There are several different main rotor system designs that are used on modern helicopters. The three basic designs that have traditionally been taught to students are semi-rigid, fully articulated, and rigid. Today there are versions that make extensive use of composite materials and are known as hinge less systems.
A fully articulated system normally has more than two blades. In this design each blade is attached to a hub with hinges that allow it to move independently of the others. A feathering hinge is used to change the pitch of each blade. A flapping hinge allows each blade to move up and down to compensate for dissymmetry of lift. Blades are able to move fore and aft or lead-lag, (called hunting) by use of a drag hinge. Normally a damper is attached to the blade and hub to restrict excessive movement. The drag hinge is used because, when a rotor blade flaps up, its center of mass moves closer to the axis of rotation. This causes the rotor system to spin faster, much like a spinning ice skater speeds up when pulling her arms in closer. Allowing the blades to lead-lag reduces this tendency.
A semi-rigid system refers to a two-blade system where each blade is mounted to a hub that has a center teetering hinge. In this configuration, when one blade flaps up the other one flaps down – like a see saw. As with the fully articulated system, each blade has a feathering hinge. The two blades are mounted in an under-slung position, that is where the teetering hinge is mounted above the plane of rotation. The geometry of this arrangement minimizes the change in distance between the center of mass and the axis of rotation during flapping. This allows a semi-rigid system to not need a drag hinge.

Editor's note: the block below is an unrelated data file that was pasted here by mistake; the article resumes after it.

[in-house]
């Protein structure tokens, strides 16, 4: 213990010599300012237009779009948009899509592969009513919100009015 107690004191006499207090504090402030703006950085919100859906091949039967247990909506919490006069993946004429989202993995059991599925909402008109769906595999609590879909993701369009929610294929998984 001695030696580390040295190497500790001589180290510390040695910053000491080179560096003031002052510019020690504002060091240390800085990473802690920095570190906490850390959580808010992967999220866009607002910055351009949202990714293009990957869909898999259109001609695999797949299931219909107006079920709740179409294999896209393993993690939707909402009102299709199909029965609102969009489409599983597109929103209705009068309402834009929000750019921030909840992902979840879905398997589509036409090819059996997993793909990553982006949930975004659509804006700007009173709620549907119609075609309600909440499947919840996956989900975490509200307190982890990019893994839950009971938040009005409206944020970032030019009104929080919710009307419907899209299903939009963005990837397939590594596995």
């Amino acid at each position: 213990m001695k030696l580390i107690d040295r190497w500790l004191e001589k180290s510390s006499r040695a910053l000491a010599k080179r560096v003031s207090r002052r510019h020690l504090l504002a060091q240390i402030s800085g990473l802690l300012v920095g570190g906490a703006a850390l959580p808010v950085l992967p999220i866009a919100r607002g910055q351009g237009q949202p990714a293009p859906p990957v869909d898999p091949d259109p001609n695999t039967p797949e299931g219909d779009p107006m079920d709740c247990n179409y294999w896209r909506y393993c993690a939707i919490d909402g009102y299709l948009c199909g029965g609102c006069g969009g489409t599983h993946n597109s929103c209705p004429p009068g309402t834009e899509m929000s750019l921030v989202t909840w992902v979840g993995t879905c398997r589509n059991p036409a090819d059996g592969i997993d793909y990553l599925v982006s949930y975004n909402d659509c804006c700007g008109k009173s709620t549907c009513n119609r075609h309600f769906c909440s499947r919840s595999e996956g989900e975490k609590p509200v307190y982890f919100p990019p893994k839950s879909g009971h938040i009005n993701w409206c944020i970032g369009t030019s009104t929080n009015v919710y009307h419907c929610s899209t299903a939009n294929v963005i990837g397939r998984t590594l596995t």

In a slight departure from the traditional semi-rigid design, Frank Robinson used a coning hinge on each blade (some refer to this as a flapping hinge, but it is used for blade coning). When rotor blades produce lift (especially under high load or low rotor rpm) they flex upward (coning). This places a high stress load at the blade’s root, so in order to relieve this stress Robinson’s design allows the blade root to cone about a hinge. This reduced the amount of reinforcing required at the blade root making for a lighter easier to manufacture rotor blade.
Rigid rotor systems do not use hinges and limited movement is absorbed through the hub and rotor blades. Many of the modern composite rotor systems also do not use traditional hinges, but have elastomeric and specially designed composites structures (flextures) that allow the blades to flap, feather, and hunt. Manufactures do not use the term rigid rotor system, opting instead to describe these systems as a fully articulated hinge less rotor system. These systems do not require lubrication and are less maintenance intensive. The extensive use of composite materials also increases reliability and helps absorb vibration.